Tabletop games are great. As a DM, you can make and explore any amount of characters that you want to. If you have a fun concept character, but no story to tell for them, or if you want to get to know them really well before you start writing, consider making them an important NPC in your campaign and take a deep dive from their point of view.
Explore their abilities, ways of thinking, their backgrounds in a more complete and in-depth way. Think of it as a thought experiment for any characters you might want to use in your stories. Find out their nuances, and find out whether or not they fit your tale, before you get 60,000 words into it and realize they aren’t the right character for the story you’re telling.
In a word, worldbuilding. If you are DMing a campaign, especially if it is a homebrew, consider using your worldbuilding for your writing. If in your story the citizens in one area trade in corn, rather than in money, it could be useful to add this element into your campaign world to see how it plays out. Trading in corn has far-reaching consequences that you can use in your writing. For instance, no one would eat the corn or make anything out of the corn unless it was already no good to trade. It’s value for trade would be too great. What kind of technology would the farmers need in order to harvest corn? How much land? Would they have planting and harvest festivals? Would they pray or make sacrifices to a certain god or goddess to bless the crops? What would the citizens of other areas think of the corn trade? What kind of slang and slur words would be used by people who chose to eat the corn, versus those who did not?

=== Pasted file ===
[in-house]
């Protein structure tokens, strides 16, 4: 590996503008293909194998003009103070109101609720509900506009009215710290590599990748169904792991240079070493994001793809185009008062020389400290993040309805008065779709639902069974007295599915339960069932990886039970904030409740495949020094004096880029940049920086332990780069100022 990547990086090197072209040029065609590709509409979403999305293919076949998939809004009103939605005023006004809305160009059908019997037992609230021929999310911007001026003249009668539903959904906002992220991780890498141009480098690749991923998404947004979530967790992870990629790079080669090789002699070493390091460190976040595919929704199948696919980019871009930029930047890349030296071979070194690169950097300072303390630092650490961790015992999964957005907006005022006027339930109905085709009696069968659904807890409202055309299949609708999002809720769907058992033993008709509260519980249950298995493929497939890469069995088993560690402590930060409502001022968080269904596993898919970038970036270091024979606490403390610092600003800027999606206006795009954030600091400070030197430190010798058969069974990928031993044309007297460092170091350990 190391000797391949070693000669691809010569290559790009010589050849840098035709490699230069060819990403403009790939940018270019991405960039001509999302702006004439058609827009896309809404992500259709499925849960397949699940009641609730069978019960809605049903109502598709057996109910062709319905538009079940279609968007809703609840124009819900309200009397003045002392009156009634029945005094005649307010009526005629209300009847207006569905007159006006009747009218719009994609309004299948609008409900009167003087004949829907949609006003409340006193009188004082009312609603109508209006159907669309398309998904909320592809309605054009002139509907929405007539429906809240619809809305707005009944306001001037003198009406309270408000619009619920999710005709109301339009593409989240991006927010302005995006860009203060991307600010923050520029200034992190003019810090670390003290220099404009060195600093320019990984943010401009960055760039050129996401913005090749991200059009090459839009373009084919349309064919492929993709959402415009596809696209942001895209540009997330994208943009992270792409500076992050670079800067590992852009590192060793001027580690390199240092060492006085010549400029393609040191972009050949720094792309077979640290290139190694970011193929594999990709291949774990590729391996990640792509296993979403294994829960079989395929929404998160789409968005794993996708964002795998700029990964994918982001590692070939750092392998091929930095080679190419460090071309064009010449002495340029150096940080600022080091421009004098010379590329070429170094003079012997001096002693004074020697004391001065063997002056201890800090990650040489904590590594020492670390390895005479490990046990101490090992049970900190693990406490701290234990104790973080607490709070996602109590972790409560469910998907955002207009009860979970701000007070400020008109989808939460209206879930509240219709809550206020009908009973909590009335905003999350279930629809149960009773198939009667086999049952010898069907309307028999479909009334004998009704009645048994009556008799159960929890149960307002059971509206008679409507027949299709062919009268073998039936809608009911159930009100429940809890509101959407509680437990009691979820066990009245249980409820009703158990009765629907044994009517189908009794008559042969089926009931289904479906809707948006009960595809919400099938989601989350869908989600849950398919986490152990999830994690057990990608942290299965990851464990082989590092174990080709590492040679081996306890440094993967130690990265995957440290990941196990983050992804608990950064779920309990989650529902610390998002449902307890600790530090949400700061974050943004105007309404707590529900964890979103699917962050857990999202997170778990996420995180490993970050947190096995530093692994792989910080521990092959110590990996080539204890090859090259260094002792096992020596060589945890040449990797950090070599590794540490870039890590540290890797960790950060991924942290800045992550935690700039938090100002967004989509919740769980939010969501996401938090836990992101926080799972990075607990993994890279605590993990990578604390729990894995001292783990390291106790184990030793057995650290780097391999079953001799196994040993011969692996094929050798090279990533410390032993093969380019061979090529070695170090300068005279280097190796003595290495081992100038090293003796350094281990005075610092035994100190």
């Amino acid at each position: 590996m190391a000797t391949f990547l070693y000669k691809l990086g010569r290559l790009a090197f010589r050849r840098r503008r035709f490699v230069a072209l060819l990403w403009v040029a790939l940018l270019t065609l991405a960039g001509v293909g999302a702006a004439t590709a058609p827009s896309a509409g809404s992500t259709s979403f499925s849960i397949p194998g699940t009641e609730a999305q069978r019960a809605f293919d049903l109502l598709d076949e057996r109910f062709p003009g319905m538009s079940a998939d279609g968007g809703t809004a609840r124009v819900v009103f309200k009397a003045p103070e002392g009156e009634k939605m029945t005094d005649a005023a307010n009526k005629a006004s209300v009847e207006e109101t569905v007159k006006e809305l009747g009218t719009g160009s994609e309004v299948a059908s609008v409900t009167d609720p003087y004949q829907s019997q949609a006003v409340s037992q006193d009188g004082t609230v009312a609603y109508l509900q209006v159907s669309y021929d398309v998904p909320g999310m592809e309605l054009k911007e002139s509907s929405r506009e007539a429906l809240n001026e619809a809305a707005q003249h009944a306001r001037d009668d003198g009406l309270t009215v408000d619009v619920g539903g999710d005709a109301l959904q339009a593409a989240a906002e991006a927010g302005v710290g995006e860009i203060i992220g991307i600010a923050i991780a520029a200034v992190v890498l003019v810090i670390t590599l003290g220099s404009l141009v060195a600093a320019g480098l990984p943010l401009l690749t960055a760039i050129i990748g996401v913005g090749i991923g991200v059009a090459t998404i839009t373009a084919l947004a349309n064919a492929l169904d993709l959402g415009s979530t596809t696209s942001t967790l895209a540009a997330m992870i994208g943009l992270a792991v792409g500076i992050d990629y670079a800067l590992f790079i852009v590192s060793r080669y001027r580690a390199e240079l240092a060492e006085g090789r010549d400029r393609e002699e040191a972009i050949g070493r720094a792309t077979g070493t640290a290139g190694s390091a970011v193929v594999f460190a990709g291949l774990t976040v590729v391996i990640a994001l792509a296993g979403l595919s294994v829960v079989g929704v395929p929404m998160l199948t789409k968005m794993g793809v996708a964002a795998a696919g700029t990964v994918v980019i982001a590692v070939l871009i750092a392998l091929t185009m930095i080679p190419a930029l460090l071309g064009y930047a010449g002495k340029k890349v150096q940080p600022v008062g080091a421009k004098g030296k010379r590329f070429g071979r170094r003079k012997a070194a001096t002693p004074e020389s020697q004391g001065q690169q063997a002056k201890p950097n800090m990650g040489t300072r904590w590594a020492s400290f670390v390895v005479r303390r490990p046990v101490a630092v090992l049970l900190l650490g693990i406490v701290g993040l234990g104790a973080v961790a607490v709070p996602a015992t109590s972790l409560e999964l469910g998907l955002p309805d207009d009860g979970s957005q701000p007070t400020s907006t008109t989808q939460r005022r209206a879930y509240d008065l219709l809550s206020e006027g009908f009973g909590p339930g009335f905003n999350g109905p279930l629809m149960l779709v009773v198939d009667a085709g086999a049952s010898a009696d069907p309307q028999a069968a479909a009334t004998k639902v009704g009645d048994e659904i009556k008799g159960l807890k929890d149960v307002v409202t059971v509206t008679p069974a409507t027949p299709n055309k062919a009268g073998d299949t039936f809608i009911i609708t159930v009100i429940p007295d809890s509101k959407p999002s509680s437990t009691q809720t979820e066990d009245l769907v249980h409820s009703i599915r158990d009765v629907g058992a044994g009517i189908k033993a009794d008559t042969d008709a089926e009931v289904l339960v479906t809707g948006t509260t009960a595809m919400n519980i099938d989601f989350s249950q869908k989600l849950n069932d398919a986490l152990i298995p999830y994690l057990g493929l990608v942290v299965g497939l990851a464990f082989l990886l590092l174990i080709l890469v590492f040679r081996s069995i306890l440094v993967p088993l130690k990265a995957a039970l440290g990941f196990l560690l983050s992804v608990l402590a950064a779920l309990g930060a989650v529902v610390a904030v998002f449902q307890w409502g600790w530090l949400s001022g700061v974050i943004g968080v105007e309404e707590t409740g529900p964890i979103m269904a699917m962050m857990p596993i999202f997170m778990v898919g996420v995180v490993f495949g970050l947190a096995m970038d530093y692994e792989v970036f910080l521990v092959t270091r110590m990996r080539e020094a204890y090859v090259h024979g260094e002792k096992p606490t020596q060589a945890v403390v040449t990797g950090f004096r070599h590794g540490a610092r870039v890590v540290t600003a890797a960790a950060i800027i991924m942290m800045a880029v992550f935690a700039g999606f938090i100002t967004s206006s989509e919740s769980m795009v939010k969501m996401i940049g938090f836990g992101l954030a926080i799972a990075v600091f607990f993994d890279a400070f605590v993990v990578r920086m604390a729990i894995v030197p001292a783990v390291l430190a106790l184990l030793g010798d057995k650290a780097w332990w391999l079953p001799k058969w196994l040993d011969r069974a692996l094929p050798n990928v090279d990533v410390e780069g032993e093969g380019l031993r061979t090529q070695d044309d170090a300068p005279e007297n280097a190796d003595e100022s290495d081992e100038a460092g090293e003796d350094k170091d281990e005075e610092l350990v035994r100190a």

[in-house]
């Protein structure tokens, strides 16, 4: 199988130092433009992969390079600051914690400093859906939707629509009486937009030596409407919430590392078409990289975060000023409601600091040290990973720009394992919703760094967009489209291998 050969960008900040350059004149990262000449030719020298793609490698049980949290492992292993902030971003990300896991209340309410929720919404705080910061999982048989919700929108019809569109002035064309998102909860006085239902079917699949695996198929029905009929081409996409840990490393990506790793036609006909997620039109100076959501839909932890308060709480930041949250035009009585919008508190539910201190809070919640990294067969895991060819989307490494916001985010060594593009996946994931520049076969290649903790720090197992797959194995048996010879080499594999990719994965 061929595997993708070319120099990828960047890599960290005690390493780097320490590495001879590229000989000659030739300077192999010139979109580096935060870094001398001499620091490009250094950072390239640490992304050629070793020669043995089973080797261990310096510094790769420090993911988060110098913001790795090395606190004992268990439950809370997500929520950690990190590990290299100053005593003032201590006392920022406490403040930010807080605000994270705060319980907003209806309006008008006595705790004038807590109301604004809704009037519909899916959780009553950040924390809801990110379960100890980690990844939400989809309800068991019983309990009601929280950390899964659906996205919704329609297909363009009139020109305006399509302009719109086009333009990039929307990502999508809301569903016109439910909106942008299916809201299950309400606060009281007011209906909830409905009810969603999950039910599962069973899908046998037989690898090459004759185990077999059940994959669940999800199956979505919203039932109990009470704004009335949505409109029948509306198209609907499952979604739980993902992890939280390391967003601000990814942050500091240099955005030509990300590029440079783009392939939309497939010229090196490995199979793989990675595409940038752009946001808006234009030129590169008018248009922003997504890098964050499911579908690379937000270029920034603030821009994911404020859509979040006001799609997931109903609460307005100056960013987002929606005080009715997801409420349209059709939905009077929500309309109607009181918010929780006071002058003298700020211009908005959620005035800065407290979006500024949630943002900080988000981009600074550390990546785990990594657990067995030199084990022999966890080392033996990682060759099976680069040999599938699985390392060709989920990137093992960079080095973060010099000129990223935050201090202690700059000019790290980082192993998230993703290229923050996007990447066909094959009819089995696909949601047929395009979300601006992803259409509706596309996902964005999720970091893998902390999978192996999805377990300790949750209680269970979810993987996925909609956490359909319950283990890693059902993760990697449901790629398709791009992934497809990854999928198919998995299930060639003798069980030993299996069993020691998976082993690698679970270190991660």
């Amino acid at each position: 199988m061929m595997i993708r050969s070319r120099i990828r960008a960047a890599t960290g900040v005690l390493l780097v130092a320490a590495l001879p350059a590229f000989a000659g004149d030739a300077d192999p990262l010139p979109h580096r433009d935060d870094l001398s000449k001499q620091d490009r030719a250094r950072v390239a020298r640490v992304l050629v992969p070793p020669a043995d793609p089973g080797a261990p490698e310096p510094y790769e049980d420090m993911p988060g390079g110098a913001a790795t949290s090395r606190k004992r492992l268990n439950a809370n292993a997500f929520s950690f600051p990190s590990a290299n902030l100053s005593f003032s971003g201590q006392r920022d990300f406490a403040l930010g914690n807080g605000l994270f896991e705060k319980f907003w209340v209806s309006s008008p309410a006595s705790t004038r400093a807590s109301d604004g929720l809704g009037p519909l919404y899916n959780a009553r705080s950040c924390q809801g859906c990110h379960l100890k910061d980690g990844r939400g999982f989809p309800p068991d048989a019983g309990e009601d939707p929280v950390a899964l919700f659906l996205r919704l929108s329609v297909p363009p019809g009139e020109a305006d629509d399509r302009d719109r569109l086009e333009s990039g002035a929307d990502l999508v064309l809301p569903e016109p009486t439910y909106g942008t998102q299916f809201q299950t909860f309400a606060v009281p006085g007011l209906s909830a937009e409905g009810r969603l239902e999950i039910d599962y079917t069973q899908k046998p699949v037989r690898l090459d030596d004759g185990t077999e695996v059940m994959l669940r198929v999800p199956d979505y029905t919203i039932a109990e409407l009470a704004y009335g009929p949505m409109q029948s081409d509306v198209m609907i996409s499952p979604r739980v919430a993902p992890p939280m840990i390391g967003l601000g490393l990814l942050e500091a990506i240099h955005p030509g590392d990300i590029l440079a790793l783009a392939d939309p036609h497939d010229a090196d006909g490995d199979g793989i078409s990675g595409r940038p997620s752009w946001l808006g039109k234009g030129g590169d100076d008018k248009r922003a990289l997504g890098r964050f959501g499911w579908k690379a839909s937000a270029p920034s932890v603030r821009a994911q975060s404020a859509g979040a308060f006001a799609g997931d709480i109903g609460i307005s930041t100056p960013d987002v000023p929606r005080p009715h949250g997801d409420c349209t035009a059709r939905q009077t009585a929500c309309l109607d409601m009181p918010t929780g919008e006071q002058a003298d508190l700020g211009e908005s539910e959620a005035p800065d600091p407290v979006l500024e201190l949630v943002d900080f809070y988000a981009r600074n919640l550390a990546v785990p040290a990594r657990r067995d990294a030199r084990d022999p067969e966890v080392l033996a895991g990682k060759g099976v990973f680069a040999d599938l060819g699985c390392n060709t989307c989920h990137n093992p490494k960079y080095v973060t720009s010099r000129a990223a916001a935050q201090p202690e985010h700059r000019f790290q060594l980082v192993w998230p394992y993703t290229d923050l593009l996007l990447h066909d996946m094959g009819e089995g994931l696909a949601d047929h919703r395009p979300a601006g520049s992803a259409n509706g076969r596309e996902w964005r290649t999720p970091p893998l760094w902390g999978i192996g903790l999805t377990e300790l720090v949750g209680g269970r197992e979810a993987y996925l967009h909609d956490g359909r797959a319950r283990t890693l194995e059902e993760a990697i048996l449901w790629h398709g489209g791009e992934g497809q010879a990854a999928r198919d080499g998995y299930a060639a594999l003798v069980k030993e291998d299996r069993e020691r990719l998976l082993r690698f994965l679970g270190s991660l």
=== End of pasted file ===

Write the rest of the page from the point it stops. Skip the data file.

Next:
Just by adding small pieces to your game, you will find much richer worldbuilding when you go to write your stories. You can bring your stories to more realistic places because you did some of the legwork before hand.
Describing the Necessary Elements in Every New Scene
I’m an underwriter. My brain thinks of plot and almost nothing else. Character thoughts and feelings? Nope. Five senses? Zilch. Setting descriptions? Nada. My drafts are often straight and to the point plot heavy messes. I have to make a specific pass pretty early in the editing phase to actively and very intentionally describe these things so I don’t just have heads talking into a void, or two characters supposed to be talking in a room, meanwhile the POV character is actually obsessing in their head about whatever thing and not actually doing any talking about it.
Becoming a DM for two very different campaigns has forced me to rethink how I begin scenes and how characters enter places and find clues. If someone puts a hand on a hip, you might infer one thing, whereas if that hip has a sword attached, it might say something else. I find that DM games has actually made me a more descriptive writer. While I still make a pass for describing things, I find that I need the pass less and less the more writing and DMing I do.
As I mentioned above, I’m an underwriter. I’ve never written more than 80,000 words in a single draft. This is because my stories start with plot, and little else. Yet I know writers whose stories start with characters, and they have to work hard to make a working plot.
If I’m describing you, don’t worry. You can use your tabletop game to explore plot in a totally new way; by letting your players figure it out with you as you go. You don’t have to know everything right away, simply give your players the reigns and see where it leads them.
Creating More Surprising Plot Twists
How many hours have you spent meticulously planning for your characters to go into a certain door, approach the dragon under the mountain, read the signs (or lets be honest, read ANY signs) only to have them do something completely unplanned? If you’ve been DMing or GMing for very long, the answer is probably often. Even the most clever tabletop master in the world won’t account for every action their players might want to take, every single time.
Instead of being upset or floored when your players do something you’d never have thought of, see it as an opportunity. Use what your players have taught you in your own writing. If it caught you off guard, chances are, it will likely catch your readers off guard too.